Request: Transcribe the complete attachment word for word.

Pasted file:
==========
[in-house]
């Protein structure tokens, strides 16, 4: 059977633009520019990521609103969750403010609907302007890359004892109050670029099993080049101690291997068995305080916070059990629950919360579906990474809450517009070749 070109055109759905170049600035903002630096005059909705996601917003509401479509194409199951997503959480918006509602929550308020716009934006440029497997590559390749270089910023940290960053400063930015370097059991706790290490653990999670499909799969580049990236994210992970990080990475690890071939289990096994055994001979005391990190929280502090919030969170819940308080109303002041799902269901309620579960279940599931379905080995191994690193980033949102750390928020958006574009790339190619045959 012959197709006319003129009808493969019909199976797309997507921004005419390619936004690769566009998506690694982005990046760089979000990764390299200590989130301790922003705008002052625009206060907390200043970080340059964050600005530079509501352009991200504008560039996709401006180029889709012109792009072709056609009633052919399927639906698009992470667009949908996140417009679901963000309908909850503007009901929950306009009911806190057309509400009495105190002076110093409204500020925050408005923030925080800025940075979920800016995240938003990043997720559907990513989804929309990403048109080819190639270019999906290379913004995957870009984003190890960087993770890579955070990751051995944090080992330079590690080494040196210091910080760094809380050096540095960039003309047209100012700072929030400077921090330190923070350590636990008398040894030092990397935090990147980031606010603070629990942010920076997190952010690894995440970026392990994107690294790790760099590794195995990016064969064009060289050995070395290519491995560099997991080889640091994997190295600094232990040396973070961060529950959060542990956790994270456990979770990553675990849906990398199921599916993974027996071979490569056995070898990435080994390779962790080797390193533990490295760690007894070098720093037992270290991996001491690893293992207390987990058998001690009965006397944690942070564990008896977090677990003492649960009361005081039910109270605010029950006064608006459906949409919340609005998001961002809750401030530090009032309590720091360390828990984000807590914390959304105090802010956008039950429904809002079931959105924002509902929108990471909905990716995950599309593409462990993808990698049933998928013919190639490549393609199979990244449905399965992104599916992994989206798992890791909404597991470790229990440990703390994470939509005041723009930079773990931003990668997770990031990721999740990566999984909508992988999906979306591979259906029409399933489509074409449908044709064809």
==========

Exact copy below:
[in-house]
């Protein structure tokens, strides 16, 4: 059977633009520019990521609103969750403010609907302007890359004892109050670029099993080049101690291997068995305080916070059990629950919360579906990474809450517009070749 070109055109759905170049600035903002630096005059909705996601917003509401479509194409199951997503959480918006509602929550308020716009934006440029497997590559390749270089910023940290960053400063930015370097059991706790290490653990999670499909799969580049990236994210992970990080990475690890071939289990096994055994001979005391990190929280502090919030969170819940308080109303002041799902269901309620579960279940599931379905080995191994690193980033949102750390928020958006574009790339190619045959 012959197709006319003129009808493969019909199976797309997507921004005419390619936004690769566009998506690694982005990046760089979000990764390299200590989130301790922003705008002052625009206060907390200043970080340059964050600005530079509501352009991200504008560039996709401006180029889709012109792009072709056609009633052919399927639906698009992470667009949908996140417009679901963000309908909850503007009901929950306009009911806190057309509400009495105190002076110093409204500020925050408005923030925080800025940075979920800016995240938003990043997720559907990513989804929309990403048109080819190639270019999906290379913004995957870009984003190890960087993770890579955070990751051995944090080992330079590690080494040196210091910080760094809380050096540095960039003309047209100012700072929030400077921090330190923070350590636990008398040894030092990397935090990147980031606010603070629990942010920076997190952010690894995440970026392990994107690294790790760099590794195995990016064969064009060289050995070395290519491995560099997991080889640091994997190295600094232990040396973070961060529950959060542990956790994270456990979770990553675990849906990398199921599916993974027996071979490569056995070898990435080994390779962790080797390193533990490295760690007894070098720093037992270290991996001491690893293992207390987990058998001690009965006397944690942070564990008896977090677990003492649960009361005081039910109270605010029950006064608006459906949409919340609005998001961002809750401030530090009032309590720091360390828990984000807590914390959304105090802010956008039950429904809002079931959105924002509902929108990471909905990716995950599309593409462990993808990698049933998928013919190639490549393609199979990244449905399965992104599916992994989206798992890791909404597991470790229990440990703390994470939509005041723009930079773990931003990668997770990031990721999740990566999984909508992988999906979306591979259906029409399933489509074409449908044709064809």